Lack of deep sleep in old age 'can contribute significantly to memory loss'People in their 70s did worse in a memory test than those in their 20s, even though they had same hours of restMonitoring showed quality of sleep enjoyed by older people up to 75 per cent worseResearchers suggest by stimulating deeper sleep, it may be possible to boost memory maintenance in the elderly
20:44 GMT, 27 January 2013
20:44 GMT, 27 January 2013
A lack of deep restorative sleep in older people significantly contributes to memory loss, a new study has found.
Getting a good night's sleep has been linked to how well adults remember events the following day. But scientists found people in their 70s performed 55 per cent worse in a simple memory test than individuals in their 20s, even though they had the same hours of rest.
Brain monitoring showed the quality of deep slumber, known as slow wave sleep, enjoyed by older participants was up to 75 per cent worse – with those getting the least deep sleep found to have the poorest recall.
A lack of deep restorative sleep in older people contributes to memory loss, a new study has found
The study explains why older people's memories do not benefit as much from sleep as younger individuals.
Researchers suggest that by stimulating deeper sleep, it may be possible to boost memory maintenance in the elderly. They hope this could one day offer new treatments to help limit the effects of dementia, which affects more than 800,000 people in Britain.
Professor Matthew Walker, principal investigator at the University of California's Sleep and Neuroimaging Laboratory, said: 'How bad the quality of deep sleep the participants enjoyed the night before was directly predictive of how poor their memory would be the next day.
'The older participants, who had much poorer quality deep sleep the younger individuals performed on average 55 per worse on memory tests.' The scientists hope that if they can find a similar relationship in people with Alzheimer's, it could open up new avenues of targeted treatment to help improve memory.
Sleep well: A good night's sleep has been linked to how well adults remember events the next day
'The older you get, the worse the quality of the deep sleep you enjoy gets. We cannot change that.
'This sleep is needed for the brain to press the record button and help store your memories. The silver lining is that we can stimulate the brain so people can enjoy more of this deep restorative sleep.
'If sleep is a piece of the puzzle in Alzheimer's, then if we can improve the quality of their sleep, we would also hope to improve their memory as well.' In the study, published in the journal Nature Neuroscience, 36 healthy young and older adults were asked to learn a set of words. The researchers then tested subjects' memory either immediately after learning the list or after a night of sleep. Their brain function was also monitored when they slept.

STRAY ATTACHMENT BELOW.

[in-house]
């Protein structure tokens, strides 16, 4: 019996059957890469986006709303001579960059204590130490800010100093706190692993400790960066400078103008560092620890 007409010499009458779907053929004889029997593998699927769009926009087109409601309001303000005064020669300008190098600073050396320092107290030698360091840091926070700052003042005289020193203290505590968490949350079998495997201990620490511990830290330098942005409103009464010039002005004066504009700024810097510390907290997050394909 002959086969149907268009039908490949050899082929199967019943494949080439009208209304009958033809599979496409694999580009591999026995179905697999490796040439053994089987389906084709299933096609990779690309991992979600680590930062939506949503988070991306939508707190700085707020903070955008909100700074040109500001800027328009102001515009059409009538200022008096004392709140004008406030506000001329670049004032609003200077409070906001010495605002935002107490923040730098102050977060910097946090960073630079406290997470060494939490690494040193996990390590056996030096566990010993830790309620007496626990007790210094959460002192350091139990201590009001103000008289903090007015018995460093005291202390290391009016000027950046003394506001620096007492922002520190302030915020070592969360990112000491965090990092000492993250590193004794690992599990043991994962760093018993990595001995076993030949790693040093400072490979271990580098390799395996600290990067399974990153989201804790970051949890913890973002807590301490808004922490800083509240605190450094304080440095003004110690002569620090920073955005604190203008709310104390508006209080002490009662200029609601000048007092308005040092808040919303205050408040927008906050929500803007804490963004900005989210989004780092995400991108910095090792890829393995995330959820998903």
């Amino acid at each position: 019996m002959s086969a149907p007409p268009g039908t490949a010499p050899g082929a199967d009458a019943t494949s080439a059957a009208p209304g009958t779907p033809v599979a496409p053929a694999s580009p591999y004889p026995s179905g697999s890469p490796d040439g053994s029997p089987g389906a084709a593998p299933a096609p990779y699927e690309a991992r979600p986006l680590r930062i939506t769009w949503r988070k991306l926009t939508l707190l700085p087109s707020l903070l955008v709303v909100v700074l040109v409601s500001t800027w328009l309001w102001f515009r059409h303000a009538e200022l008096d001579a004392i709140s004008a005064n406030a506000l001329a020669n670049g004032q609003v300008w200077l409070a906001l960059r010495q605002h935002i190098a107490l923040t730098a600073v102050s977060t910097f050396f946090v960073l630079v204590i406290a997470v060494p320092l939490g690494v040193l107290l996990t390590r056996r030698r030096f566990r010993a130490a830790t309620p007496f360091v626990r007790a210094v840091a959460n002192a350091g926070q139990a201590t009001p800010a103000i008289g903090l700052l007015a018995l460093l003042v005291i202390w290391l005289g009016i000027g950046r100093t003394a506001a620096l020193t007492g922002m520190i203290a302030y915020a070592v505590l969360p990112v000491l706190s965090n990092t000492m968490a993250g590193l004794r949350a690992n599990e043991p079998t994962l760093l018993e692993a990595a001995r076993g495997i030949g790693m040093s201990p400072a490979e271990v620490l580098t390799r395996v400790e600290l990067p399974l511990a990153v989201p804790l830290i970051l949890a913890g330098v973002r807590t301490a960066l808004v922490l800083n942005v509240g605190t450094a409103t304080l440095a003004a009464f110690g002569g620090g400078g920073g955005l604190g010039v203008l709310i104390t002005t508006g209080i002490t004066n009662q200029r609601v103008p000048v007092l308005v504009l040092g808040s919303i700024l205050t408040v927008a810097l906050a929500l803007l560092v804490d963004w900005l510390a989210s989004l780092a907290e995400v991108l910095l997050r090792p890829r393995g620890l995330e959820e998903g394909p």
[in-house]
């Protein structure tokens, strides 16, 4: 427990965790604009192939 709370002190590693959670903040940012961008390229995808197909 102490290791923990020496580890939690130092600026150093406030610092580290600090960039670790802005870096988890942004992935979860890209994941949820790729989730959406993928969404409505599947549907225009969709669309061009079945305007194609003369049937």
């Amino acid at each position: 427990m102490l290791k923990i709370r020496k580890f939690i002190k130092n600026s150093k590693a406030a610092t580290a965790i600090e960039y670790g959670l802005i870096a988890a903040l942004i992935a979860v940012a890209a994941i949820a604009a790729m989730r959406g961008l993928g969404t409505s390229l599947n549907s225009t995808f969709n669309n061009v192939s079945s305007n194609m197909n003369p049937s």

'The older you get, the worse the quality of the deep sleep you enjoy gets'
The study found that a particular part of the brain shows the greatest degree of deterioration as we age, and it is directly linked to our quality of sleep. Those who had the most deterioration also suffered the worst quality of sleep, and additionally had the poorest recall the following day.
'There are three factors that are already well known, as you get older you lose memory, have increasingly bad sleep and suffer brain deterioration. We wanted to find out whether these three things are separate or inter-related and if so, what is the chain of command,' said Professor Walker.
'We established a relationship between brain deterioration in older people and the decline in the quality of deep sleep. And the second finding is that lack of this deep sleep was directly linked to memory loss.' Dr Simon Ridley, Head of Research at Alzheimer's Research UK, the UK's leading dementia research charity, said: 'This small study makes a link between structural changes in the brain, sleep quality and memory in old age, but further investigation is needed to confirm the nature of this association.
'Increasing evidence has linked changes in sleep to memory problems and dementia, but it's not clear whether these changes might be a cause or consequence. The people studied here were followed for a very short period, and one next step could be to investigate whether a lack of 'slow-wave' sleep may also be linked to a long-term decline in memory.
'The people in this study did not have dementia, but understanding the different factors that influence our brain health as we age could be crucial in the fight against the condition. With 820,000 people affected by dementia, it's vital that we invest in research to find better treatments and ways to prevent the condition.'